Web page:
big little art
Tiny box 'galleries' in Heights and Montrose bring big art to Houston
The cool thing about public art is that when people happen upon it, it can feel like the day gets a lift. Think driving down Allen Parkway and catching a glimpse of the giant Henry Moore sculpture in Buffalo Bayou Park or the windows in downtown that have been transformed into art pieces.
Art truly is all around in Houston, and a new project asks Houstonians to take a closer look at something...smaller.
Dotted through The Heights and Montrose are a series of Little Galleries, an art installation project designed to increase Houstonians' exposure to art created by Houston artists and build community engagement. The tiny treasures are an initiative by Artists for Artists, a nonprofit organization that provides emergency relief, wellness programming and mental health support for Houston artists.
Each project features a piece of art inside Little Galleries' signature teal blue box.
"We have five boxes currently in rotation, and have plans for 20," said Megan Olivia Ebel, program director at Artists for Artists and curator of the project, tells CultureMap. "This is such a great way to bring art into communities that may not feel comfortable in a gallery or museum setting."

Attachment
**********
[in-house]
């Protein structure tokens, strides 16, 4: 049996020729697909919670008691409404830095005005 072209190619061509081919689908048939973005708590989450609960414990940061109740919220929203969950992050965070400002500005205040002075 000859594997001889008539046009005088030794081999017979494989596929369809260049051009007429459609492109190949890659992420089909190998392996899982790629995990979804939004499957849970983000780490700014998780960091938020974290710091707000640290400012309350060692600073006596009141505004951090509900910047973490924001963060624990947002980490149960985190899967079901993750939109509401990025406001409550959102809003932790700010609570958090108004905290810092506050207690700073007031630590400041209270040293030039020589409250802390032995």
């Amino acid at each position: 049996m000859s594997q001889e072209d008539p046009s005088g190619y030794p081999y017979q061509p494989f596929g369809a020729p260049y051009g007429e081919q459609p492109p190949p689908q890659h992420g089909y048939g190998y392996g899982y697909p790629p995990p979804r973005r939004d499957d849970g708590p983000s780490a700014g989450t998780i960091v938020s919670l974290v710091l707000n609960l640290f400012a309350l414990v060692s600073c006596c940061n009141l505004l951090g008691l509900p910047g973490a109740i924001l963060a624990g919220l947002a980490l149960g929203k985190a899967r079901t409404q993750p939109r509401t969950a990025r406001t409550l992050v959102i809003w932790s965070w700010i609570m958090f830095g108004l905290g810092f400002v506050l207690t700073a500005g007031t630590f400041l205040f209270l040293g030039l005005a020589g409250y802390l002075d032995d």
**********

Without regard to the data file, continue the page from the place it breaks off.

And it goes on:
Having the artworks around the city also means they're free for people to stop and look at it. There's one at Heights Boulevard and 11th Street, outside the Lululemon and the MendCenter, both on Heights Boulevard, and one outside Axelrad at 1517 Alabama St. Another is in Bellaire on private property.
"These are museum quality art pieces," says Ebel. "I want Houstonians to know the work being done by these incredible artists."
Houstonians should look for those additional little galleries to be placed around the city over the next six months. The program provides stipends for the artists and supports Artists for Artists' creative wellness program. As Ebel looks to the future, she envisions having Little Galleries boxes all over the country, and developing an app with a map showing all the installations.
In the meantime, Houstonians can wander the city and know these little boxes are part of a much bigger idea.